The Lehigh Valley is a picturesque, rural destination and a great place to explore a variety of Pennsylvania’s natural wonders. Hikers love this region, as it’s home to a number of diverse and interesting trails from steep and rugged pathways over mountainous regions to easy, gentle slopes with lovely lookout points. The Appalachian Trail runs through the area, too, and can be accessed at several different points across the region.
Often called “The Niagara of Pennsylvania,” Bushkill Falls is a picturesque spot for light hiking. The privately-owned destination is home to eight scenic waterfalls. It's a fun place to explore for the entire family, as the hiking trails are moderate and linked through a marked, easy-to-navigate trail system with several wooden bridges that are perfect perches to admire these stunning waterfalls. Perfect for a day trip, there are facilities as well as food options and a few small shops.
Delaware and Lehigh National Heritage Corridor
Situated between the Pennsylvania towns of Easton and Jim Thorpe, the Delaware and Lehigh National Heritage Corridor is expansive and spans about 165 miles (the specific Lehigh section is nearly 50 miles in length). Offering a taste of local history, this trail, known as the “D & L” trail, runs along the region’s canals, which played a major role in transporting coal, iron, and other minerals during and after the American Revolution. This scenic trail winds across farmlands, rolling fields, and through several quaint, small towns.
The 2-mile Monocacy Way is a trek that stretches from Sand Island to Illick’s Mill. It’s a fun, easy hike that offers a quick nature fix. The trail runs parallel to a small, bubbling stream, through a pretty wooded area and across a historic wooden railway bridge. You’ll also walk past a plantation and have opportunities to spot a variety of wildlife along the way. The trailhead is conveniently accessed from downtown Bethlehem, Pennsylvania.
Hawk Mountain Sanctuary
Originally opened in 1929, Hawk Mountain Sanctuary is the world’s first preserve for birds of prey. In addition to wild animals, this destination is known for a wide array of butterfly species. There are 8 miles of hiking and while most trails here are rugged and steep, the area’s “accessible trail” is ideal for everyone and a great spot to enjoy the views. It’s situated near the South Lookout and features an easy, paved pathway that allows guests of all ages and abilities to enjoy nature, as well as many fascinating bird species.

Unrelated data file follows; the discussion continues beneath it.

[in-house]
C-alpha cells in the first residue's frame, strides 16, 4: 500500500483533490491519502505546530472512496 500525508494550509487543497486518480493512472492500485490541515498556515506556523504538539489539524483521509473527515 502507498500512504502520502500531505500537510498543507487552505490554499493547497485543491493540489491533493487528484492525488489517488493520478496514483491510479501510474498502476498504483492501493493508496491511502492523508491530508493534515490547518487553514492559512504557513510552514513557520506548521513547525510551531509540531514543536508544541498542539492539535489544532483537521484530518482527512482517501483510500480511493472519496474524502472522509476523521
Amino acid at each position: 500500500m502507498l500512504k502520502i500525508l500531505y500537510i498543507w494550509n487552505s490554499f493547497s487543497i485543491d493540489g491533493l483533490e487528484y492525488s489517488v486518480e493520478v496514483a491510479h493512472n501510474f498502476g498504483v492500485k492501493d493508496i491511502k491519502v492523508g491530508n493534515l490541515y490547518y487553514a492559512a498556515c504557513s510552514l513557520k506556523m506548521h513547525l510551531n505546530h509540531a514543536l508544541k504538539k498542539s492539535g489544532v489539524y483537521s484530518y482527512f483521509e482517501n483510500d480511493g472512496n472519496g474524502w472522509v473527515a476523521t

Jacobsburg Environmental Education Center
Offering over 1,000 miles of picturesque hiking, the trails at Jacobsburg Environmental Education Center are situated close to Blue Mountain and feature a wide array of terrain to traverse including streams, wooded areas, and wide-open fields. One of the most scenic pathways is called “Henry’s Woods Trail.” Stop by the visitor’s center to check out the interesting exhibits and to learn about this distinctive region, which was also home to gun manufacturing in colonial days.
Marble Hill Natural Resource Area
Situated along the Delaware River—just north of the town of Phillipsburg, New Jersey—the expansive and lush Marble Hill Natural Resource Area is a nearly 300-acre preserve with a picnic area and facilities. It’s home to the Warren Highlands Trail, which features blue-blazed markings lovely scenery. Bird watchers adore this destination and it’s truly gorgeous in springtime and summer, with plenty of plants and flowers—it’s especially known for its colorful rhododendron.
Lehigh Gap East Loop
Famous for its jaw-dropping views, this difficult hike is a 2.4-mile loop on the Northampton side of the Lehigh River and traverses the Appalachian Trail for a bit. The Lehigh Gap East Loop is a steep, rocky meandering pathway that requires some scrambling over boulders. It’s especially challenging in the summer, as there’s not much shade, but experienced hikers say the incredible panoramic vistas are worth it. This trail is an ideal place for exercise, nature appreciation, and sighting wildlife. Be sure to pack plenty of water and snacks.
Bake Oven Knob
Situated northwest of Allentown, Pennsylvania, Bake Oven Knob (called The Knob by locals) is a path that runs along the Appalachian Trail and reaches about 1,500 feet in elevation. It’s an especially stunning spot to watch the sunrise, as it showcases views of the surrounding valley and the Blue Mountain Ridge. You can reach several points from this challenging trail. It’s 3.5 miles to Blue Mountain Road or about 8 miles to the picturesque Lehigh River. If you wish to get close to the top (without hiking the entire way), there’s a parking lot nearby. Keep in mind the access road is very steep, so it’s best to have a four-wheel-drive vehicle.